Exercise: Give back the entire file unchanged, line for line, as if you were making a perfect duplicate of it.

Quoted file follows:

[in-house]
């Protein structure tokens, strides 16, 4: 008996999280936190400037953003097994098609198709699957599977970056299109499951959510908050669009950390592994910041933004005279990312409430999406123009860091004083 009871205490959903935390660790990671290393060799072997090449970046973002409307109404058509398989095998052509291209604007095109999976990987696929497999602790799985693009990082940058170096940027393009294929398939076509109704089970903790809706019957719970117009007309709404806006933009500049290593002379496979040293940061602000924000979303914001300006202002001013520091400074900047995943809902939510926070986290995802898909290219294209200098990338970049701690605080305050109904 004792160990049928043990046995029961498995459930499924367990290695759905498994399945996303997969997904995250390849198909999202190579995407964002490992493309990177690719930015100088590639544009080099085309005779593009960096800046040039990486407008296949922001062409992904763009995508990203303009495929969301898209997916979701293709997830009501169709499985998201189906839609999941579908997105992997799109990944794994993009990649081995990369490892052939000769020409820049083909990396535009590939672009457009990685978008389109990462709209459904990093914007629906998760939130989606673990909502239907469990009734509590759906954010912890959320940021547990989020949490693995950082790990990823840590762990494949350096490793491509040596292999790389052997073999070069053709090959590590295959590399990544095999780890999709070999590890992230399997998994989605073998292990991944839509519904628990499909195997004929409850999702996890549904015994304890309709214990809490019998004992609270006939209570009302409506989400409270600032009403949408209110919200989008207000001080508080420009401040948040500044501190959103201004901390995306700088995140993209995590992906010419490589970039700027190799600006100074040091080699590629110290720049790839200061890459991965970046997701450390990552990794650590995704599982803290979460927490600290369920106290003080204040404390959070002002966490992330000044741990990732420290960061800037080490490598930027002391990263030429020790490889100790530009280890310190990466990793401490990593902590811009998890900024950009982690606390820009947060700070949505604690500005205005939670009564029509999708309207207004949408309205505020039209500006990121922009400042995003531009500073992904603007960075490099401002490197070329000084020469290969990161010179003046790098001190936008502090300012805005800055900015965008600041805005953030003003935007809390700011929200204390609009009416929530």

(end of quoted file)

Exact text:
[in-house]
């Protein structure tokens, strides 16, 4: 008996999280936190400037953003097994098609198709699957599977970056299109499951959510908050669009950390592994910041933004005279990312409430999406123009860091004083 009871205490959903935390660790990671290393060799072997090449970046973002409307109404058509398989095998052509291209604007095109999976990987696929497999602790799985693009990082940058170096940027393009294929398939076509109704089970903790809706019957719970117009007309709404806006933009500049290593002379496979040293940061602000924000979303914001300006202002001013520091400074900047995943809902939510926070986290995802898909290219294209200098990338970049701690605080305050109904 004792160990049928043990046995029961498995459930499924367990290695759905498994399945996303997969997904995250390849198909999202190579995407964002490992493309990177690719930015100088590639544009080099085309005779593009960096800046040039990486407008296949922001062409992904763009995508990203303009495929969301898209997916979701293709997830009501169709499985998201189906839609999941579908997105992997799109990944794994993009990649081995990369490892052939000769020409820049083909990396535009590939672009457009990685978008389109990462709209459904990093914007629906998760939130989606673990909502239907469990009734509590759906954010912890959320940021547990989020949490693995950082790990990823840590762990494949350096490793491509040596292999790389052997073999070069053709090959590590295959590399990544095999780890999709070999590890992230399997998994989605073998292990991944839509519904628990499909195997004929409850999702996890549904015994304890309709214990809490019998004992609270006939209570009302409506989400409270600032009403949408209110919200989008207000001080508080420009401040948040500044501190959103201004901390995306700088995140993209995590992906010419490589970039700027190799600006100074040091080699590629110290720049790839200061890459991965970046997701450390990552990794650590995704599982803290979460927490600290369920106290003080204040404390959070002002966490992330000044741990990732420290960061800037080490490598930027002391990263030429020790490889100790530009280890310190990466990793401490990593902590811009998890900024950009982690606390820009947060700070949505604690500005205005939670009564029509999708309207207004949408309205505020039209500006990121922009400042995003531009500073992904603007960075490099401002490197070329000084020469290969990161010179003046790098001190936008502090300012805005800055900015965008600041805005953030003003935007809390700011929200204390609009009416929530």